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February 01, 2001 3 min read

SchoolSucks.com. EvilHouseofCheat.com. With these and similar Web sites offering thousands of research papers for students to copy in a matter of seconds, teachers might seem doomed to lose the plagiarism game. But now educators have a few tricks of their own: Several new Internet sites have cropped up to help nab cybercheaters. And some teachers, well aware of the pressures that can lead students to copy papers and the ease with which essays can be downloaded, are welcoming the high-tech counterattack. “It’s . . . leveling the playing field,” says Linda McPheron, director of the International Baccalaureate program at St. Petersburg High School in Central West Florida.

Taking a page from the plagiarists, so to speak, the deceit detectives pour thousands of essays from the cheat sites into their own databases. For a subscription fee, they automatically compare students’ papers against those on file. Some sites also make copies of the assignments as they are submitted for review and add them to the archive. Beyond that, the systems tap into the major World Wide Web search engines to test the essays against thousands of others scattered across the Internet.

Generally, the programs look for word-for-word matches, explains John Barrie, chief executive officer of iParadigms Inc. in Oakland, California. The site his company owns—TurnItIn.com—flags every match of eight consecutive words or more. Teachers who use TurnItIn.com ask their students to submit assignments —typically in Microsoft Word or ASCII format—to the Web site before handing in the paper copy. Within 24 hours, the teacher—and only the teacher—can log on to a Web page to find each student’s essay with suspect text highlighted. Web links connect to the apparent source or sources of each duplicate passage.

While it’s said that cheaters never prosper, catching cheaters can have its costs: To use TurnItIn.com, individual teachers pay $50 for up to six classes and 450 essays per year. A school can sign on as well, but if it doesn’t have 1,000 students to enroll in the program, it pays an additional $200 setup fee. One company, the Harrisburg, Pennyslvania-based IntegriGuard Inc., however, does offer a modified service for free.

Eve2, another program, goes about its plagiarism sleuthing slightly differently from TurnItIn.com: A software program installed on the teacher’s computer sends samples of a student’s paper to the company. There, the program compares the samples to extracts of essays compiled from the cheat sites and Internet search engines. It then flags submissions in which at least three consecutive sentences show a high degree of similarity to another paper. But, Canexus Inc., the Belleville, Ontario, company that owns Eve2, doesn’t add student assignments to its database because of unresolved copyright issues, says Chief Programmer Matthew Hunter.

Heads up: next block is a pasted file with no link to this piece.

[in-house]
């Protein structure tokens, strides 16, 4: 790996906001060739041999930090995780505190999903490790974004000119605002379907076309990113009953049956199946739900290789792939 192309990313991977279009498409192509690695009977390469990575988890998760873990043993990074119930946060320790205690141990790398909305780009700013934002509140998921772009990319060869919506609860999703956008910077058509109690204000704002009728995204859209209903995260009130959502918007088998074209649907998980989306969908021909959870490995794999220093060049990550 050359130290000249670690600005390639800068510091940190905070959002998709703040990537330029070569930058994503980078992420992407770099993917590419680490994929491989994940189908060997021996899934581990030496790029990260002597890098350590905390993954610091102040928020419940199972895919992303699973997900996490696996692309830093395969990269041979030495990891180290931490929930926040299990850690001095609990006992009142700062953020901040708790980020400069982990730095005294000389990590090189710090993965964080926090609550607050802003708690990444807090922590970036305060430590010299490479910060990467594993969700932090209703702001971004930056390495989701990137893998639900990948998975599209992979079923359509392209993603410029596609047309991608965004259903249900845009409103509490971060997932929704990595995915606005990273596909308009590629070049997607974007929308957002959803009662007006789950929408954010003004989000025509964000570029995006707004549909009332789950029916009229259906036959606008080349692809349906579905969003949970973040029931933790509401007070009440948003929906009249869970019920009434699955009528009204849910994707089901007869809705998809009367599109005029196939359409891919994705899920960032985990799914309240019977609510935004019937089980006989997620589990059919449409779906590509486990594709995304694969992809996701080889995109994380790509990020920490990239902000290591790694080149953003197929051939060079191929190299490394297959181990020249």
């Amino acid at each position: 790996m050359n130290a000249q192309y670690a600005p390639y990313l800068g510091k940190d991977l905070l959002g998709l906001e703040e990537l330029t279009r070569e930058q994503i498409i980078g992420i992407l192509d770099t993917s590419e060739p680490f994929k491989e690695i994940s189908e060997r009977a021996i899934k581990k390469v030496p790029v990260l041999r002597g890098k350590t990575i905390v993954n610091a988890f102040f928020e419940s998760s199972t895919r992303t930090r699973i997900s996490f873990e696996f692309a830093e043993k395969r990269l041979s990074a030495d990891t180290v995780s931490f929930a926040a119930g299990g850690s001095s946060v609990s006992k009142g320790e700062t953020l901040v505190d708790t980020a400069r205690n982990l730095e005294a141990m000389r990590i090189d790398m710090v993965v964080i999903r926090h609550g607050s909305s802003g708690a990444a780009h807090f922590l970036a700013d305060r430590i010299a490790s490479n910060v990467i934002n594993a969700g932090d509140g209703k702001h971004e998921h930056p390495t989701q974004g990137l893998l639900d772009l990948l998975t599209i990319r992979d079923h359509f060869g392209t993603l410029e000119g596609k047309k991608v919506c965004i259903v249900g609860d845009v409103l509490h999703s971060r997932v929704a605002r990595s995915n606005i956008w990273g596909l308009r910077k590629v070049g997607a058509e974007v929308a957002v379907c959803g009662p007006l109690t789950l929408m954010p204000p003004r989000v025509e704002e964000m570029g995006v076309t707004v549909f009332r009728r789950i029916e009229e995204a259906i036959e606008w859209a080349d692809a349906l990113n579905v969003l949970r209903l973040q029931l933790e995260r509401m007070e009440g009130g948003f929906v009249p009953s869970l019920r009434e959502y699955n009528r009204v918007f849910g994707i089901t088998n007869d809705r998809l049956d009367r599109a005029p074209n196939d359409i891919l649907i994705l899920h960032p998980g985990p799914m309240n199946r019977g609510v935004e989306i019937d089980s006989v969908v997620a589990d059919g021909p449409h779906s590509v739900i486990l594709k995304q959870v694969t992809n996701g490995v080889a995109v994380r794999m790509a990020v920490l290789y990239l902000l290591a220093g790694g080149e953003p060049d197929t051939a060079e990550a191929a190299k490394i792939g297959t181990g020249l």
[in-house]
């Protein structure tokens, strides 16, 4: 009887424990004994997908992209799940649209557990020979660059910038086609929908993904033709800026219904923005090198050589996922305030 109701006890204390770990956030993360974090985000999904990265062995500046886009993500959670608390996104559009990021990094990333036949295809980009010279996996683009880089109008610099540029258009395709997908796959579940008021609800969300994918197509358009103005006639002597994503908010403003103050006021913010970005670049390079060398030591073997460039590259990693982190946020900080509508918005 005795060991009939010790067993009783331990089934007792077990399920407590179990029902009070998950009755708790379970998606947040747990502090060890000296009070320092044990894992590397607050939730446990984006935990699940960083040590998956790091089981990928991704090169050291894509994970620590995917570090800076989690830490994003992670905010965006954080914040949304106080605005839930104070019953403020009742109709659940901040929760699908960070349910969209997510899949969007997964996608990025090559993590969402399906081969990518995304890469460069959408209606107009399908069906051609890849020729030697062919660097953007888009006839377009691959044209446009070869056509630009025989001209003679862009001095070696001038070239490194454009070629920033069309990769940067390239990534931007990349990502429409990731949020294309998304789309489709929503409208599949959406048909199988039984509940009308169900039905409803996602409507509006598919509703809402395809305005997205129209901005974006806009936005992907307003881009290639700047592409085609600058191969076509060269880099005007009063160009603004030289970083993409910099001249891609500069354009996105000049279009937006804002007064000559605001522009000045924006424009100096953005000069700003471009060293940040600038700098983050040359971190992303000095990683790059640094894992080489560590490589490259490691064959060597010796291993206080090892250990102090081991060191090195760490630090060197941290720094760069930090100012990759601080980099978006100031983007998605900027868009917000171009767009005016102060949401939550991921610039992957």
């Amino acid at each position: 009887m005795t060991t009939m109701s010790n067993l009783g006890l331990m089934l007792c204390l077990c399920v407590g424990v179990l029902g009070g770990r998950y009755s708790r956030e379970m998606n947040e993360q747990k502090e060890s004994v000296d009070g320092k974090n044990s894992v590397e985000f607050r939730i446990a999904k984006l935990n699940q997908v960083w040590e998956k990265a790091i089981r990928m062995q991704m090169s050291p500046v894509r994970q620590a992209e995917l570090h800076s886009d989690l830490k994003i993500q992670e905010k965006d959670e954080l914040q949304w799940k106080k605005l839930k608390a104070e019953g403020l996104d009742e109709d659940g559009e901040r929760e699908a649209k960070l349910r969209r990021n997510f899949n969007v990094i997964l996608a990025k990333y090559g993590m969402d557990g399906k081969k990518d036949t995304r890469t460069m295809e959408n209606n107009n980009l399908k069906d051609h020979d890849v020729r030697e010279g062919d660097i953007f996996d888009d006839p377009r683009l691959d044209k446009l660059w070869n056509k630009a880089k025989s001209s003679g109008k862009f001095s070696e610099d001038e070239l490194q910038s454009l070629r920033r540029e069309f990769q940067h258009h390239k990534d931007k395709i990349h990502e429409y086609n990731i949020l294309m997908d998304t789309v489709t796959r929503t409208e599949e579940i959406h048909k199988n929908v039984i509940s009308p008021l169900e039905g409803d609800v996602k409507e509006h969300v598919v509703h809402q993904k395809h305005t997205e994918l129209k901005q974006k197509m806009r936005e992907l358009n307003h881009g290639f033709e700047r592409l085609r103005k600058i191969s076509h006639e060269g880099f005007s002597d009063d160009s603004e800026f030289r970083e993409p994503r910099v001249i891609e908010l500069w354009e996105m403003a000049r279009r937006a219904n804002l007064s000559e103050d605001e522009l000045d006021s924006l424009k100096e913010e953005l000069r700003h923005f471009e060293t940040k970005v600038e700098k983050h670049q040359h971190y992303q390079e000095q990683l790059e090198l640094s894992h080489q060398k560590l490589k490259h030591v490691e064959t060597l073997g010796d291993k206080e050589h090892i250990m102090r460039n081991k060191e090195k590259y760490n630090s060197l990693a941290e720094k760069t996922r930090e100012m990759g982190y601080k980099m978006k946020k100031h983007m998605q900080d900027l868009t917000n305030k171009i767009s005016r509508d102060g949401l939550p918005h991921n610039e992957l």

Barrie of TurnItIn.com agrees that such use of student work is a gray legal area. But he says many attorneys believe that archiving term papers to prevent plagiarism is so valuable that “just about any judge would toss [a copyright- infringement] case out of court.”

That’s because cheating is rampant among today’s students, especially among those competing for places in the United States’ top universities. In a survey of some of the nation’s highest achievers released this fall by Who’s Who Among American High School Students, one of every 10 admitted to having plagiarized at least one essay. In St. Petersburg High’s rigorous International Baccalaureate program, participants write as many as 10 papers over two years, and some students resort to plagiarism, admits McPheron. Teachers in the school’s IB program are using TurnItIn.com for the second year, and the Florida League of International Baccalaureate Schools recently adopted TurnItIn.com for all its 28 programs. IB teachers in several California schools have signed on, too.

Still, not all teachers believe technological tools are needed to detect plagiarism. “I’d like to think that in 30 years of teaching, I can pick it up,” says Betsy Fitzgerald, who teaches U.S. history and law at Erskine Academy in China, Maine. Fitzgerald believes that a teacher who is attentive to students’ writing styles should notice copying. To fend off cheating, she says: “I spend a lot of time working on the thesis statement. Once a kid has a sense of their argument, some of the plagiarism issues go away.”

—Andrew Trotter

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